Southeast Asia’s Growing Meat Demand and Its Implications for Feedstuffs Imports

Satellite image showing the nations of Southeast Asia on a globe.

Southeast Asia’s rising incomes, growing population, and increasing urbanization have contributed to growth in livestock production and meat consumption, particularly poultry and pork. Southeast Asia includes 10 countries: Brunei, Cambodia, Indonesia, Laos, Malaysia, Myanmar, Philippines, Singapore, Thailand, and Vietnam. This article focuses on five key emerging markets within the region: Indonesia, Malaysia, the Philippines, Thailand, and Vietnam (5 Southeast Asian Countries). According to USDA’s International Long-Term Projections to 2028, the region will become the world’s fastest-growing importer of soybean meal—a key ingredient in animal feed—over the next decade and will overtake the European Union (EU) as the largest soybean meal importer by 2022. In addition to its expanding pork and poultry production, the region’s growing imports of soybean meal are driven by its limited soybean crushing facilities. There are growing concerns about recent confirmed cases of African Swine Fever (ASF) expanding into Southeast Asia, which will likely curb expansion and potentially limit imports for feedstuffs. However, ASF was not an issue in the region during the development of the most recent commodity projections in October 2018.

The region’s feed grain demand and imports are also rapidly increasing. Indonesia, Vietnam, and Malaysia are among the region’s fastest growing corn-importing countries. To support their domestic corn producers, however, Indonesia has limited corn import permits and the Philippines has imposed a tariff-rate quota (TRQ) on corn imports. TRQs and non-tariff measures like import-permit limits usually have a chilling effect on imports. As the region is unable to expand its domestic wheat production to meet its feed and food demands, some countries with corn-import restrictions have expanded imports of feed-quality wheat. Additionally, Southeast Asia has increased imports of dried distillers’ grains with solubles (DDGS)—a coproduct of ethanol production—as an alternative energy and protein source in animal feed.

Southeast Asia’s Population and Income on a Growth Path

As with most emerging markets, Southeast Asia’s population, urbanization, and income continue to expand. According to data from the U.S. Bureau of Census, the region’s 10 countries total population grew 11.6 percent from 2008 to 2017, reaching 665 million in 2017, and is expected to grow to 720 million by 2027.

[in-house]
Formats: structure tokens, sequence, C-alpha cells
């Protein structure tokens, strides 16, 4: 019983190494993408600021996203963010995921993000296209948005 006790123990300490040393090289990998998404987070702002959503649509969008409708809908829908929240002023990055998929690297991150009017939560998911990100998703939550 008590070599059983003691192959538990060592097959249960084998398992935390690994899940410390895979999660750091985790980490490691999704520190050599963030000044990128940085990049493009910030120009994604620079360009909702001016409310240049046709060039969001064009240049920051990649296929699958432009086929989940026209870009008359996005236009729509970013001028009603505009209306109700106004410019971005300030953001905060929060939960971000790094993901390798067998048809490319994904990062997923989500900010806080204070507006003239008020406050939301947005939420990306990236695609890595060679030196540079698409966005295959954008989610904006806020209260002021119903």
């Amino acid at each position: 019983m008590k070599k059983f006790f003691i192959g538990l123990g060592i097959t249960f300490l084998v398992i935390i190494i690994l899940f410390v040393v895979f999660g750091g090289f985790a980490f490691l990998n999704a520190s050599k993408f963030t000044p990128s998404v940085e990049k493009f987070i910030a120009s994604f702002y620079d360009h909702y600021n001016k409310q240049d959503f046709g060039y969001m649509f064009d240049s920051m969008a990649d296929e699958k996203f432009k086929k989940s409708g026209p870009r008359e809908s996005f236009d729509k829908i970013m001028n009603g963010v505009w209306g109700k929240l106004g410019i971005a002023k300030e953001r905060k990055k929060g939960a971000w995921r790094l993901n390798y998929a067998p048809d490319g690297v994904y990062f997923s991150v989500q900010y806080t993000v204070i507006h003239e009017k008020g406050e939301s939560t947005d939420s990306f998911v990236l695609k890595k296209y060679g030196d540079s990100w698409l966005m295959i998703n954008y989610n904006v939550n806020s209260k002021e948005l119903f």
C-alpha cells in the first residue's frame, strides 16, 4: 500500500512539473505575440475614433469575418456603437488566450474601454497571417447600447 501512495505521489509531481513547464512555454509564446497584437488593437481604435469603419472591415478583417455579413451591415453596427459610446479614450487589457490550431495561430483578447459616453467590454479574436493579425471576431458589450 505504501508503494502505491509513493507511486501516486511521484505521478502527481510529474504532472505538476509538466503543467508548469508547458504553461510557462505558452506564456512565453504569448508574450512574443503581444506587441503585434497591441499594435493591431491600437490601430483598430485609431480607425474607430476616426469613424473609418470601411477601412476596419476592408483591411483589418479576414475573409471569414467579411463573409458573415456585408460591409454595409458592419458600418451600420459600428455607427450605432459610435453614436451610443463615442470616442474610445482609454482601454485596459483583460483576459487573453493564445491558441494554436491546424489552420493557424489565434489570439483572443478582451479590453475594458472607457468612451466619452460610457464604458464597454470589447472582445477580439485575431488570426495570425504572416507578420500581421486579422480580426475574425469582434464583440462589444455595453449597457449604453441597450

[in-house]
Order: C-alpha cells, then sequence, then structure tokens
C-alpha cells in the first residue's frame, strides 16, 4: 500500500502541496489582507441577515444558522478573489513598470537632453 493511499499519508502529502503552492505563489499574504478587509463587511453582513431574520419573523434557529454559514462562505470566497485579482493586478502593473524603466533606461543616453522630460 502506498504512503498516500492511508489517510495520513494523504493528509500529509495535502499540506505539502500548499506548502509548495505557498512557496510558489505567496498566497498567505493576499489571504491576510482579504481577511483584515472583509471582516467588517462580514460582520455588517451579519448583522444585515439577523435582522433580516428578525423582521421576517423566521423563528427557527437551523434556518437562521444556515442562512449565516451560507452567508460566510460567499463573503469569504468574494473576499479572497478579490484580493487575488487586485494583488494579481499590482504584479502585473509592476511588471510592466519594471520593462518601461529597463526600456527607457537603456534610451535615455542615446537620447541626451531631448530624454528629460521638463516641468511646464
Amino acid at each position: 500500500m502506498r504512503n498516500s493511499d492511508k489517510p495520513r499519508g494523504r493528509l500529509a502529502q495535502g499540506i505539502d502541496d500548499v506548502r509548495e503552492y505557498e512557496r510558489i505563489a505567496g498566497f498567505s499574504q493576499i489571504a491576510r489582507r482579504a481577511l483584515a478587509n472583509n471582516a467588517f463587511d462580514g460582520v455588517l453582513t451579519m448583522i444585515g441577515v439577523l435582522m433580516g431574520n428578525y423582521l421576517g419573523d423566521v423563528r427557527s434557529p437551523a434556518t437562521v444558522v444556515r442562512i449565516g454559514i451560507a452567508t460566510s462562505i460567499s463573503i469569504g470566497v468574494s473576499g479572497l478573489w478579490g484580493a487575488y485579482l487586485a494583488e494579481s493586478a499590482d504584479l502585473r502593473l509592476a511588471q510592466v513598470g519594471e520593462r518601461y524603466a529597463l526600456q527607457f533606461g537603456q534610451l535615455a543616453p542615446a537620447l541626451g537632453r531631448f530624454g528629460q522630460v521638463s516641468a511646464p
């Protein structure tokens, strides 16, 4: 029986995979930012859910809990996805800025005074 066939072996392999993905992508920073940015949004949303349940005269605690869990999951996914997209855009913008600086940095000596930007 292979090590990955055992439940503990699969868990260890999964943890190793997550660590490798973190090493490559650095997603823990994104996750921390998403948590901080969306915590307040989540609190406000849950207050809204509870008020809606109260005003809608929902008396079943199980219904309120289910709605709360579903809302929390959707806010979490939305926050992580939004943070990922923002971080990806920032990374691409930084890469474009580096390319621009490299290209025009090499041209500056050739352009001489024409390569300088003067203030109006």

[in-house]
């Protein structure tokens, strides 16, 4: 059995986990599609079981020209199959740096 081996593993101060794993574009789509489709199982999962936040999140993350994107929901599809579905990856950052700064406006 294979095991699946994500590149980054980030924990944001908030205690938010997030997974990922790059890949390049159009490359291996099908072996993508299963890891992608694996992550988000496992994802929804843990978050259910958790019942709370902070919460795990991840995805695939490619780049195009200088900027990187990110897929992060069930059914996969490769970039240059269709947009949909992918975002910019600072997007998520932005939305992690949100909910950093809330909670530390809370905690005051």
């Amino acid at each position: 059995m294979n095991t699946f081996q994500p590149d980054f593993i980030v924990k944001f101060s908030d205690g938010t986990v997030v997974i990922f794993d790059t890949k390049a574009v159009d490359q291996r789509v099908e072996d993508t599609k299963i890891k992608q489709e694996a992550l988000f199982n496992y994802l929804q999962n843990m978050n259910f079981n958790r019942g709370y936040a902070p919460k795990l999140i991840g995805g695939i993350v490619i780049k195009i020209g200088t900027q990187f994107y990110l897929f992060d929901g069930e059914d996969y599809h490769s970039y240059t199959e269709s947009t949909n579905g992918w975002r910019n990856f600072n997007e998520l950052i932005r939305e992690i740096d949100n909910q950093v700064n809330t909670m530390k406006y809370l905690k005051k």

According to the United Nations’ Food and Agriculture Organization (FAO) data on urban and rural population, Southeast Asia’s 10 countries have exhibited strong growth in urbanization. In 2000, rural and urban population were 62 percent and 38 percent, respectively. By 2017, rural population declined to 51 percent, and urban population is now 49 percent of the total population. Over the past 10 years, rural population has been stable, while urban population increased by 32 percent. The urban population is expected to increase by 24 percent rising through 2028, reaching 55 percent of the population while the rural population declines by 3 percent to 45 percent of the population.

The region’s per capita Gross Domestic Product (GDP) has grown by an annual rate of 3.4 percent over the last decade and is projected to grow slightly faster, at 3.5 percent annually, over the next decade. (In comparison, the U.S. GDP per capita annual growth rate was 0.7 percent from 2008 to 2017 and is projected to grow 1.3 percent annually over the next decade.) Malaysia, Southeast Asia’s third wealthiest country after Singapore and Brunei, had per capita GDP at $11,453 in 2017, nearly double that of Thailand, , followed by Indonesia, the Philippines, and Vietnam. However, Vietnam had the fastest per capita GDP growth rate from 2008 to 2017 at 4.4 percent.

As Income Grows in Southeast Asia, Meat Consumption and Production Expand

As the region’s incomes rise, meat consumption also increases, although fish and seafood are the largest meat sources consumed and produced—and are partially responsible for feedstuffs demand. Every Southeast Asian country has different meat preferences, as reflected by their levels of consumption and production. Beef and dairy production is quite small and has little impact on feed demand. Water buffalo is produced in some rural areas, but they are not fed modern feed rations. Some countries, such as Indonesia, Malaysia, and Thailand, prefer poultry, while others prefer pork. Vietnam is the second-largest producer and consumer of pork in Asia after China and the sixth-largest producer of pork in the world. All the region’s nations are projected to increase their consumption and production of pork and poultry over the next decade.